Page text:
Partial kneecap dislocation (patellar subluxation) is less common: This happens when the kneecap moves from side to side in the groove, without becoming fully detached. This can result from a previous knee injury or ligaments that have become too loose, for instance.
Kneecap dislocation is most common in young people between the ages of 10 and 20. Girls and young women are at greater risk because they typically have more flexible ligaments and less muscle tissue than boys do.
The risk of kneecap dislocation is also higher in people who have
- Joints that stretch farther than normal (hypermobility) or weak ligaments
- A kneecap that is higher than normal (patella alta)
- A deformed trochlear groove (trochlear dysplasia) or other anatomical abnormalities
- Deformities of the leg bones (such as bow-leggedness)
- Weak inner thigh muscles
These factors also increase the risk of the kneecap becoming dislocated again.
A kneecap that has been dislocated is less stable afterwards. After a dislocation, it may feel like the kneecap no longer has enough support. The front of the knee may hurt, especially when more stress is put on the joint.
In 15 to 45% of people who have a kneecap dislocation, it happens again afterwards. Sometimes this happens after just a few weeks, but it can also happen several months or years later.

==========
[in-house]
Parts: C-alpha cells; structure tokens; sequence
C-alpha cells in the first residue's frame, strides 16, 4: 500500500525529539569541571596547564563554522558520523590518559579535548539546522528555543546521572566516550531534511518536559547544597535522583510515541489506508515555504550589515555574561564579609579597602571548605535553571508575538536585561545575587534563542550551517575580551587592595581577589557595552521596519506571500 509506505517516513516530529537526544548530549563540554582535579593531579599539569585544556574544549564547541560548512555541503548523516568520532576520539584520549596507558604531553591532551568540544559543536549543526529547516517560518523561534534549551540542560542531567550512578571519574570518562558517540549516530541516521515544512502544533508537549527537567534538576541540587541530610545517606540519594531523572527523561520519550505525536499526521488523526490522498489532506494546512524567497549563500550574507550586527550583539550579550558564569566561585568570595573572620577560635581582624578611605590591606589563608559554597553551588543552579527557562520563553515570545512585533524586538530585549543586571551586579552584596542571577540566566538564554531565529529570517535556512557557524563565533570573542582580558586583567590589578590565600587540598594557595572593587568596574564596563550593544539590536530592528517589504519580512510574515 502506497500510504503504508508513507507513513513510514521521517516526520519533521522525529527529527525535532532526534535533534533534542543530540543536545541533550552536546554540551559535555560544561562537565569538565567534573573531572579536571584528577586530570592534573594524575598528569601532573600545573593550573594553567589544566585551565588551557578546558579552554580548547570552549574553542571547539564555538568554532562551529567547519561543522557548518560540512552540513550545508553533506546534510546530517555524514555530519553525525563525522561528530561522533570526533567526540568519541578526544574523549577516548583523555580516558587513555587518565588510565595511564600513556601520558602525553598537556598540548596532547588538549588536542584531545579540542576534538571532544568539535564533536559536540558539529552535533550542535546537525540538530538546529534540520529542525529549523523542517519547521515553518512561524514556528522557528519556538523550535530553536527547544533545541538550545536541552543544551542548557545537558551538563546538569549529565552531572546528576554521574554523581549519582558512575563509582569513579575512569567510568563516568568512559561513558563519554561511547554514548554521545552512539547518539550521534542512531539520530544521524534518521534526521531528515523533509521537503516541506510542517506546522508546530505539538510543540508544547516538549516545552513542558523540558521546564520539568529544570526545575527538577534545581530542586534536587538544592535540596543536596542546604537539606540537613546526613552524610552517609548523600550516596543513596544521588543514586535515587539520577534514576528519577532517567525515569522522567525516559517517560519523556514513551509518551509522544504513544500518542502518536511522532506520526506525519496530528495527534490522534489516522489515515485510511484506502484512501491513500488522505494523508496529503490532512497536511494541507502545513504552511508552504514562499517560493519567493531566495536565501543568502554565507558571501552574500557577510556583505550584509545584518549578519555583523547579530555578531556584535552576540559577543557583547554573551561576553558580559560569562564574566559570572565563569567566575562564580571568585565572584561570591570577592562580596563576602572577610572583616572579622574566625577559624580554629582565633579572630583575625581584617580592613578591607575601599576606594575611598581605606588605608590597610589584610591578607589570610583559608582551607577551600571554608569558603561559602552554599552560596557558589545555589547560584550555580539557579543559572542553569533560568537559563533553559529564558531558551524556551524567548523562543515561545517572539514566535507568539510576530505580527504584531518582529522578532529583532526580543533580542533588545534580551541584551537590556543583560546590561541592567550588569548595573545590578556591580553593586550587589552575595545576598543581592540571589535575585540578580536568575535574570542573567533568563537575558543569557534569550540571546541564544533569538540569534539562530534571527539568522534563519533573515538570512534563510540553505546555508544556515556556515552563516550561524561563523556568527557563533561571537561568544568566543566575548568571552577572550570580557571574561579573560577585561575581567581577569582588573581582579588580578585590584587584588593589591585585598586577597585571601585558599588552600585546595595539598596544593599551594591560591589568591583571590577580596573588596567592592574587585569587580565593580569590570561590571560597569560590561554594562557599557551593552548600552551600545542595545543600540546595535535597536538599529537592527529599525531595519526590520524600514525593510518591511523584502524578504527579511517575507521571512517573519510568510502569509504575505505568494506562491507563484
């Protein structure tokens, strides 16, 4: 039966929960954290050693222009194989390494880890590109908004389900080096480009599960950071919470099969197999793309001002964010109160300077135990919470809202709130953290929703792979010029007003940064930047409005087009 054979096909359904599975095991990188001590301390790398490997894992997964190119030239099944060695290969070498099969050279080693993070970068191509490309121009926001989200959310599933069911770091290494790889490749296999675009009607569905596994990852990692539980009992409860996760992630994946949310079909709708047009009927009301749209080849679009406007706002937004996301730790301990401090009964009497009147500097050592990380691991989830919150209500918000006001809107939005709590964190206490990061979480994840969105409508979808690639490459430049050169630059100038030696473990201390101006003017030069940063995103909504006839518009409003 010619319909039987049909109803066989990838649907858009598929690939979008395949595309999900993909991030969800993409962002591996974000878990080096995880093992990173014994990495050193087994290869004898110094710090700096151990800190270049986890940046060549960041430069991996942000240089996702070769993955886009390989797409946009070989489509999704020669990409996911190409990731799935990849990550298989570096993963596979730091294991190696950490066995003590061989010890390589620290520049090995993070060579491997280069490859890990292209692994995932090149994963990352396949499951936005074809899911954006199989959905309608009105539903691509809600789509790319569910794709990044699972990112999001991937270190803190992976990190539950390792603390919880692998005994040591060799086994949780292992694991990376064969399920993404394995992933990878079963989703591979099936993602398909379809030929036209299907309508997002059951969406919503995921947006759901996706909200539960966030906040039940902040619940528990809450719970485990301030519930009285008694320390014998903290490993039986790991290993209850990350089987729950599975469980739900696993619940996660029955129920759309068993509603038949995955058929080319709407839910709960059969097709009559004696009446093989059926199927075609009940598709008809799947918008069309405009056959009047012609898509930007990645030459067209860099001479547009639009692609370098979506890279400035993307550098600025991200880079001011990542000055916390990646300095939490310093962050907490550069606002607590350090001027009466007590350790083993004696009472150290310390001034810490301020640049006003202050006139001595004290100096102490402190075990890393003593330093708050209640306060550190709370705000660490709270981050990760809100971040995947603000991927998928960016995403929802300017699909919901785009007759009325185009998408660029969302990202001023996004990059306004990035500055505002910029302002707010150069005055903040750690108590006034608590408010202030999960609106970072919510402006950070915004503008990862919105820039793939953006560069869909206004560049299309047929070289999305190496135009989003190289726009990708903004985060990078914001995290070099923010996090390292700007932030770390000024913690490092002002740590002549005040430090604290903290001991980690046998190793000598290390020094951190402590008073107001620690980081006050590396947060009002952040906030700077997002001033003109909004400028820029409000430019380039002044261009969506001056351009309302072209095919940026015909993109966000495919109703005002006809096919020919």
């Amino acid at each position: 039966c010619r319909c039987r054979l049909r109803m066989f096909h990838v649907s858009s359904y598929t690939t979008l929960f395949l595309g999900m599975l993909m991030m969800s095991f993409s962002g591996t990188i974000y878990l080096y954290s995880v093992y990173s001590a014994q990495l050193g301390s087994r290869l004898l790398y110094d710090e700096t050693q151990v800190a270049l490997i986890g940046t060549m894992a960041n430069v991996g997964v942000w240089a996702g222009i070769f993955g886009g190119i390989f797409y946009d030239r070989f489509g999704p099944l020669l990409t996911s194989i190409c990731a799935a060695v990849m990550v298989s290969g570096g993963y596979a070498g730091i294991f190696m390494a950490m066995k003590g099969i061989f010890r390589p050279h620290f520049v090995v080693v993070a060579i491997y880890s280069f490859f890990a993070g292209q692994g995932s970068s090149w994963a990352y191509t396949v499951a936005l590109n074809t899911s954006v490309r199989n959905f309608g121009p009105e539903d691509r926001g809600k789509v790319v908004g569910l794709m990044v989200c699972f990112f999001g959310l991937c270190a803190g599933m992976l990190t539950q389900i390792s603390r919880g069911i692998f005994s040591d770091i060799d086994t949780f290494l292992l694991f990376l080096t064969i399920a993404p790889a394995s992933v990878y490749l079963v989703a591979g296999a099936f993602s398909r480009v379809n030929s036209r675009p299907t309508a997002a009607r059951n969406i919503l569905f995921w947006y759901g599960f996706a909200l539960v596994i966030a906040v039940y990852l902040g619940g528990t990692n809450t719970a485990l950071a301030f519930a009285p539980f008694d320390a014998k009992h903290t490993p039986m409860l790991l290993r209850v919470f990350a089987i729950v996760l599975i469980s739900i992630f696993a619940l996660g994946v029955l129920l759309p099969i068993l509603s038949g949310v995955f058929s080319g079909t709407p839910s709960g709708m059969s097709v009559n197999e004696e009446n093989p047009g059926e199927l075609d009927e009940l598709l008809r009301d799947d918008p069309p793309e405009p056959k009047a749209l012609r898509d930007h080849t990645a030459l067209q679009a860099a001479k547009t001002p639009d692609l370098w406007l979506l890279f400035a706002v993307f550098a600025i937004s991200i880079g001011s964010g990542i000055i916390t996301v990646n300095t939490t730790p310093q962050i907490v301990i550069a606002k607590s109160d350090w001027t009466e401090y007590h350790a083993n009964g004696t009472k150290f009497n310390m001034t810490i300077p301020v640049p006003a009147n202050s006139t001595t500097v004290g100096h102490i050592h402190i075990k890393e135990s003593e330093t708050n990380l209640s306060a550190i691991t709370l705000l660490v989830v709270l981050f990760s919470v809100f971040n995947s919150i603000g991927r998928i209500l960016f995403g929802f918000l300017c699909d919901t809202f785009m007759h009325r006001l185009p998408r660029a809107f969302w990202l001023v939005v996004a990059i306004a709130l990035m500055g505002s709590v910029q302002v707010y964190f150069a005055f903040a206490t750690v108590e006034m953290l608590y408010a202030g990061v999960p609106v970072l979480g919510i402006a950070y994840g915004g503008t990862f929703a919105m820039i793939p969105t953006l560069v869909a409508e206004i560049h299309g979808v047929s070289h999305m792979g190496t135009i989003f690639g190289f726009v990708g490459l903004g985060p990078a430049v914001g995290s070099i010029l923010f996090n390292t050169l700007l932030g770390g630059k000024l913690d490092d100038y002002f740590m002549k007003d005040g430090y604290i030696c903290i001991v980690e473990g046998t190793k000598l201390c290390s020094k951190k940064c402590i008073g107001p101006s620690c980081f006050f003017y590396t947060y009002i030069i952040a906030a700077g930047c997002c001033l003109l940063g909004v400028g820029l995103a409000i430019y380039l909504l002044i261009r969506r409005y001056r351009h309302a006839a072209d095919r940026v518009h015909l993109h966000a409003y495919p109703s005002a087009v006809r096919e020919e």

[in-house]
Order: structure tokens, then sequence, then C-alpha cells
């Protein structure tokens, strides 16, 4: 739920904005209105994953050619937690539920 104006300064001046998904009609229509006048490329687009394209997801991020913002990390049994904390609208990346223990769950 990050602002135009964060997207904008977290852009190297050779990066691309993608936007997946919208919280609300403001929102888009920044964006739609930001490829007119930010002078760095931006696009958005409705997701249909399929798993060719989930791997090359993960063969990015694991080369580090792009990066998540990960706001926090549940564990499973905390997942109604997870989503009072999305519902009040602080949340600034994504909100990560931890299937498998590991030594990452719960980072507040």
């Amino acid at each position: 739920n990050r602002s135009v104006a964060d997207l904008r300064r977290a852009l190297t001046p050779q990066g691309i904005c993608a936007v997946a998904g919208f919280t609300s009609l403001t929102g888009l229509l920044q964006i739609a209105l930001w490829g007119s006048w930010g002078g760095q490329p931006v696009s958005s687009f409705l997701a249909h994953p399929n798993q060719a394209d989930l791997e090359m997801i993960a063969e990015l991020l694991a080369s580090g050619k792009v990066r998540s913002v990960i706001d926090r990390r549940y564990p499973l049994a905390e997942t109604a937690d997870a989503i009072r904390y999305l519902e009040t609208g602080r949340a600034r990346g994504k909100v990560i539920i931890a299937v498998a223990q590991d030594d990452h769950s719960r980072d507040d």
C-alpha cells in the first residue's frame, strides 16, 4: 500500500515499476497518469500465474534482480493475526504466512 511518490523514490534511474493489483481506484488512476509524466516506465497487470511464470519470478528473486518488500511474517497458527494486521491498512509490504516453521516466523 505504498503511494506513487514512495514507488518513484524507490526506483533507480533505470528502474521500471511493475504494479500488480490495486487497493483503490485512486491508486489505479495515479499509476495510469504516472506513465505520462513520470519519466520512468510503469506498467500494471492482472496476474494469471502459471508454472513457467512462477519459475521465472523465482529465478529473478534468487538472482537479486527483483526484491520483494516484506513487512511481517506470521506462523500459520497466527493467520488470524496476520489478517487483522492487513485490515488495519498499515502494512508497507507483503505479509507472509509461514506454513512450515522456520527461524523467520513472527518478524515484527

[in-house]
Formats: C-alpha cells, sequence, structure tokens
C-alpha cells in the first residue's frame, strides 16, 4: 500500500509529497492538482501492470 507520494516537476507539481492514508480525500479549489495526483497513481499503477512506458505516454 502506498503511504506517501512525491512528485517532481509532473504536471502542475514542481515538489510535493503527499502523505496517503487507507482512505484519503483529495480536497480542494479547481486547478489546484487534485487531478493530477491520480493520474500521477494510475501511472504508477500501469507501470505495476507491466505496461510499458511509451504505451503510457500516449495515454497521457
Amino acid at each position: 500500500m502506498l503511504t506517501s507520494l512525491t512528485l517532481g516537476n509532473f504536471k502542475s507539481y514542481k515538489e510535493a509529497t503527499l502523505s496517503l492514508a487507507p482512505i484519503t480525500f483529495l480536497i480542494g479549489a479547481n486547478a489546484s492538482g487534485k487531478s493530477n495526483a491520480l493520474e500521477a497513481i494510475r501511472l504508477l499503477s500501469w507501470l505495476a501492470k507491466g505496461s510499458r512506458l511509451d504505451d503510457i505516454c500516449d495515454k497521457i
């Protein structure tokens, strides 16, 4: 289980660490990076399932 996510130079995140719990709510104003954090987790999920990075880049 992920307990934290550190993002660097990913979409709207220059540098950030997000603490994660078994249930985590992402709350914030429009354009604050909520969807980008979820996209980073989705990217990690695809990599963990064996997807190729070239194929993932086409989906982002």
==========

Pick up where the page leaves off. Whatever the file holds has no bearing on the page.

Athletes who have had a dislocated kneecap don't necessarily have to give up their sport, though. In studies, about half of the participants continued to do their sport after finishing treatment.
There's not much good research on the longer-term effects of kneecap dislocation so less is known about them. But it can increase the risk of knee osteoarthritis. That is particularly true if the kneecap has been dislocated several times, which usually damages the cartilage more.
A dislocated kneecap is typically easy to diagnose. A doctor looks at the knee and feels it.
After the kneecap is pushed back into place, an X-ray is taken to see whether the bones have been damaged or chipped.
Various physical examinations and magnetic resonance imaging (MRI) can be used to find out whether the ligaments or meniscuses have been injured. The MRI image will also show if there are any anatomical deformities or cartilage damage.